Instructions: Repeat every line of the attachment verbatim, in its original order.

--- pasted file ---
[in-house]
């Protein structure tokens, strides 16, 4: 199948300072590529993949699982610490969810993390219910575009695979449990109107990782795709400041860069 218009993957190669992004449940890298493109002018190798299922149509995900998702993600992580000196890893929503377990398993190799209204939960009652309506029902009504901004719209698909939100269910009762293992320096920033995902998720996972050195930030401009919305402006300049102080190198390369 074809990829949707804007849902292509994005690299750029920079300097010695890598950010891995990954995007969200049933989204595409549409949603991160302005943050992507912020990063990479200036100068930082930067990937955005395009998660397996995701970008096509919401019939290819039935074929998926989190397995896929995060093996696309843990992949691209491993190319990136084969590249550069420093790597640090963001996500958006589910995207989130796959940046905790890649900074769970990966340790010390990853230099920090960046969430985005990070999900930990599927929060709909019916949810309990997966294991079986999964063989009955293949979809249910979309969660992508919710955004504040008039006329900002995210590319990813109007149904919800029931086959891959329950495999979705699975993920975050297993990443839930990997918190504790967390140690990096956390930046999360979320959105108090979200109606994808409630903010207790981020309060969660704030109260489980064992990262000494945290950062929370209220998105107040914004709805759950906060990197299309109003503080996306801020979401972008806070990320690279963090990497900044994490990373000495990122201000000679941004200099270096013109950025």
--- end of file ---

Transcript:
[in-house]
């Protein structure tokens, strides 16, 4: 199948300072590529993949699982610490969810993390219910575009695979449990109107990782795709400041860069 218009993957190669992004449940890298493109002018190798299922149509995900998702993600992580000196890893929503377990398993190799209204939960009652309506029902009504901004719209698909939100269910009762293992320096920033995902998720996972050195930030401009919305402006300049102080190198390369 074809990829949707804007849902292509994005690299750029920079300097010695890598950010891995990954995007969200049933989204595409549409949603991160302005943050992507912020990063990479200036100068930082930067990937955005395009998660397996995701970008096509919401019939290819039935074929998926989190397995896929995060093996696309843990992949691209491993190319990136084969590249550069420093790597640090963001996500958006589910995207989130796959940046905790890649900074769970990966340790010390990853230099920090960046969430985005990070999900930990599927929060709909019916949810309990997966294991079986999964063989009955293949979809249910979309969660992508919710955004504040008039006329900002995210590319990813109007149904919800029931086959891959329950495999979705699975993920975050297993990443839930990997918190504790967390140690990096956390930046999360979320959105108090979200109606994808409630903010207790981020309060969660704030109260489980064992990262000494945290950062929370209220998105107040914004709805759950906060990197299309109003503080996306801020979401972008806070990320690279963090990497900044994490990373000495990122201000000679941004200099270096013109950025």